How to Build the Ultimate Portfolio For The U.S. Oil and Gas Boom

How to Build the Ultimate Portfolio For The U.S. Oil and Gas Boom

At this point, there is no denying the energy revolution happening in the U.S. Among other things, 2013 was the year the U.S. surpassed Russia to become the largest producer of oil and natural gas in the world.

The trend may be massive and indisputable, but it's also new and requires a fresh perspective when building a portfolio.

Changing times require changing tactics
In the past, the fear of "peak oil" led most investors to look to holdings that would capitalize on static or decreasing supply that would pressure prices higher. In the U.S. today, though, the investment landscape is being defined by increasing supply as a result of fracking and other advanced extraction technology.

To find winning companies, think in terms of cubic feet
With increasing supply, investors should look to securities that will benefit from a boost in volume rather than prices. Toll collectors, in essence.

One such exchange-traded fund that can do this is the iShares Transportation Average . The thesis here is simple, and it's one that led Warren Buffett to purchase Burlington Northern Sante Fe outright back in 2009. As increasing amounts of oil and gas are extracted from the ground, someone must transport that raw product to the refineries and then end users. Railroads in particular stand to gain handsomely from an increase in volume, regardless of the market price of a barrel of oil.

For those looking for an investment in a specific stock instead of the diversified ETF, the iShares Transportation ETF points to Union Pacific , its largest holding at slightly more than 12%.

Approaching this thesis from a different angle, we can look to the companies building the infrastructure to allow for an increasing volume of extraction. These companies build refineries, pipelines, and transportation infrastructure. The Industrial Select Sector SPDR is a good proxy for these companies.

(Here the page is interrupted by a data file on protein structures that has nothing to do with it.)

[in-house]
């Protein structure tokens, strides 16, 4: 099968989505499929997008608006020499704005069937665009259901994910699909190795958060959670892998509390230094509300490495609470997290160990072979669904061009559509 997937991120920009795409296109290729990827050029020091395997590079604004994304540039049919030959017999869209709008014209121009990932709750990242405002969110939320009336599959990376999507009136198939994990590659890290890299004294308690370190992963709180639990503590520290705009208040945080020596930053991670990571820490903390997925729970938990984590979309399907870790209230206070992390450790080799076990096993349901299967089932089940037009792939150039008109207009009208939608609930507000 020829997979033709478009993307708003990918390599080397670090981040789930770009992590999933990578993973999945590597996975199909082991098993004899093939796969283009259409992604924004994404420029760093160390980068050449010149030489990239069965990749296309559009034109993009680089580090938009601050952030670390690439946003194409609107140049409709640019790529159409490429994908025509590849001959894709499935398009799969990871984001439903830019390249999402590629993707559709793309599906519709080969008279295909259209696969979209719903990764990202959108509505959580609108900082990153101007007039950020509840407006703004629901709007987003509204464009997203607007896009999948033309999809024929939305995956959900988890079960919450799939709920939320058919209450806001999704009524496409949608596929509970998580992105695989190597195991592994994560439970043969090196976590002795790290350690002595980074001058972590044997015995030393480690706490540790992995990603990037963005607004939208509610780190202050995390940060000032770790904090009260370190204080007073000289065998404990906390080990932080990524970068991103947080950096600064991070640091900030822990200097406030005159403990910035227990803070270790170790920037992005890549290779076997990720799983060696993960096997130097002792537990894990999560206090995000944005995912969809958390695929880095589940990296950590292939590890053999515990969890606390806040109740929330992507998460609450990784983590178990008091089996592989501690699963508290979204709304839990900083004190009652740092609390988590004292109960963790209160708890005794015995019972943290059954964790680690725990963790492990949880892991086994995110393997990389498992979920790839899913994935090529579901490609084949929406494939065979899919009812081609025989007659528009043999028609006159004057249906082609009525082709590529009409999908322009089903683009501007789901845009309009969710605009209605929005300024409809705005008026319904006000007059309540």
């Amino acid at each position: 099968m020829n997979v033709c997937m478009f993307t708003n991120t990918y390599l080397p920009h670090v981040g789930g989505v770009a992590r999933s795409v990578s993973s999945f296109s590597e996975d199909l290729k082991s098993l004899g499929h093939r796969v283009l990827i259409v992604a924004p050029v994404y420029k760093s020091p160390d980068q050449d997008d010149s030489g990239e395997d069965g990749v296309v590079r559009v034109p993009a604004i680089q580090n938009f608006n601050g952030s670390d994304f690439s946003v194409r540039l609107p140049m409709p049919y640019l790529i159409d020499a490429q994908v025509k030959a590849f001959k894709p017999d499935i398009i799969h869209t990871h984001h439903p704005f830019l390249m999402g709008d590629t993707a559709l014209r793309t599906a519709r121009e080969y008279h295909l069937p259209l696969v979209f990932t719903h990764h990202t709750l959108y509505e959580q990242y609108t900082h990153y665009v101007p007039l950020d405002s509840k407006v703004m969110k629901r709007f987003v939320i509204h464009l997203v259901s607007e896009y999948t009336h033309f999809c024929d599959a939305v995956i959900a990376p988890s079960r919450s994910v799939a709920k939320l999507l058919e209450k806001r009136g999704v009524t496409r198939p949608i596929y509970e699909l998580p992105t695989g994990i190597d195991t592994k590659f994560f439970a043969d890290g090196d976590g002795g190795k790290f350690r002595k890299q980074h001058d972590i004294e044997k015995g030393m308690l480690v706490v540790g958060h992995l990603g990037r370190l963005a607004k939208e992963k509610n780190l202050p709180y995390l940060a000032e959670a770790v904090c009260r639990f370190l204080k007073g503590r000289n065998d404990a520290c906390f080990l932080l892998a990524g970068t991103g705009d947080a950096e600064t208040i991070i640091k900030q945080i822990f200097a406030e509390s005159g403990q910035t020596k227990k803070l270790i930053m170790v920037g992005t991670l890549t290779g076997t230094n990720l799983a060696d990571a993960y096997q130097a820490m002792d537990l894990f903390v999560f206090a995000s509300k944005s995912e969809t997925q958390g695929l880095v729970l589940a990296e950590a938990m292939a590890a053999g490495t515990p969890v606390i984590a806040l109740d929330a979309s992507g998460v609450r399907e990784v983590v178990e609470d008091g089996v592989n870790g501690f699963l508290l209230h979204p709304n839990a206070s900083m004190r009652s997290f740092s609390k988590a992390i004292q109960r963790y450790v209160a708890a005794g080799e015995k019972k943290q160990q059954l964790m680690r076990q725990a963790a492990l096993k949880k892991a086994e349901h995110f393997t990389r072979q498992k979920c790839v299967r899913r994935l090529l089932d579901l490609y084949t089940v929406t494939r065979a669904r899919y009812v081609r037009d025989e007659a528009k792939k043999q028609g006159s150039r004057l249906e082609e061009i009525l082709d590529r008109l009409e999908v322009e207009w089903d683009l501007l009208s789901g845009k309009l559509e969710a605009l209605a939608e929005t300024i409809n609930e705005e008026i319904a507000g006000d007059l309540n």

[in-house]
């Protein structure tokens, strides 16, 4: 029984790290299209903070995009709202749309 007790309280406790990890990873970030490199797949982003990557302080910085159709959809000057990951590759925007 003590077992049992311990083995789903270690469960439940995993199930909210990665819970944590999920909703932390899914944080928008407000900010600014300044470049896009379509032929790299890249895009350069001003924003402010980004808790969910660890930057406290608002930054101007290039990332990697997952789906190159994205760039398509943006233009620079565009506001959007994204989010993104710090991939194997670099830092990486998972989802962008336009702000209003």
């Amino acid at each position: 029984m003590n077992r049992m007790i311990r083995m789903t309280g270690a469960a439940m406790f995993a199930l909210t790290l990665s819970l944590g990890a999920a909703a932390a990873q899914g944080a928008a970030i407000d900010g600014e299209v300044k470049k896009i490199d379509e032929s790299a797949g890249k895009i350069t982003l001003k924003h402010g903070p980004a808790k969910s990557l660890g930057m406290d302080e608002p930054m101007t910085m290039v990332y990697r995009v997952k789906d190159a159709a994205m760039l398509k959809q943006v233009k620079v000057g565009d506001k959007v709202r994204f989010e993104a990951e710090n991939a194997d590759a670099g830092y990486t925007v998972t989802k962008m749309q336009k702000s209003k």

The companies that make up this ETF are weighted toward very large, diversified conglomerates, with General Electric and United Technologies leading the way. Companies of this size have the capital, the technology, and the expertise to deliver the required infrastructure at scale.

While absent from the top 10 holdings of the Industrial Select SPDR, Kinder Morgan is a diversified, well-managed, and energy-focused company that is strongly positioned to prosper over the next several years.

U.S. oil and gas is here to stay
The U.S.' rapid ascension to the upper echelons of world energy producers took many by surprise. But after decades of oil dependence, the surge in oil and gas volume is breaking those shackles. Investors should allocate a portion of their portfolio to this sector; my personal preference is a targeted, yet diversified, approach with the ETFs and large-cap stocks above.

The story will be driven by volume; now is the time to start thinking in terms of cubic feet.

More stocks for the American energy bonanza

Record oil and natural gas production is revolutionizing the United States' energy position. Finding the right plays while historic amounts of capital expenditures are flooding the industry will pad your investment nest egg. For this reason, the Motley Fool is offering a comprehensive look at three energy companies set to soar during this transformation in the energy industry. To find out which three companies are spreading their wings, check out the special free report, "3 Stocks for the American Energy Bonanza." Don't miss out on this timely opportunity; click here to access your report -- it's absolutely free.

The article How to Build the Ultimate Portfolio For The U.S. Oil and Gas Boom originally appeared on

Fool contributor Jay Jenkins has no position in any stocks mentioned. The Motley Fool recommends Kinder Morgan. The Motley Fool owns shares of General Electric Company and Kinder Morgan. Try any of our Foolish newsletter services free for 30 days. We Fools may not all hold the same opinions, but we all believe that considering a diverse range of insights makes us better investors. The Motley Fool has a disclosure policy.

Copyright © 1995 - 2014 The Motley Fool, LLC. All rights reserved. The Motley Fool has a disclosure policy.

Originally published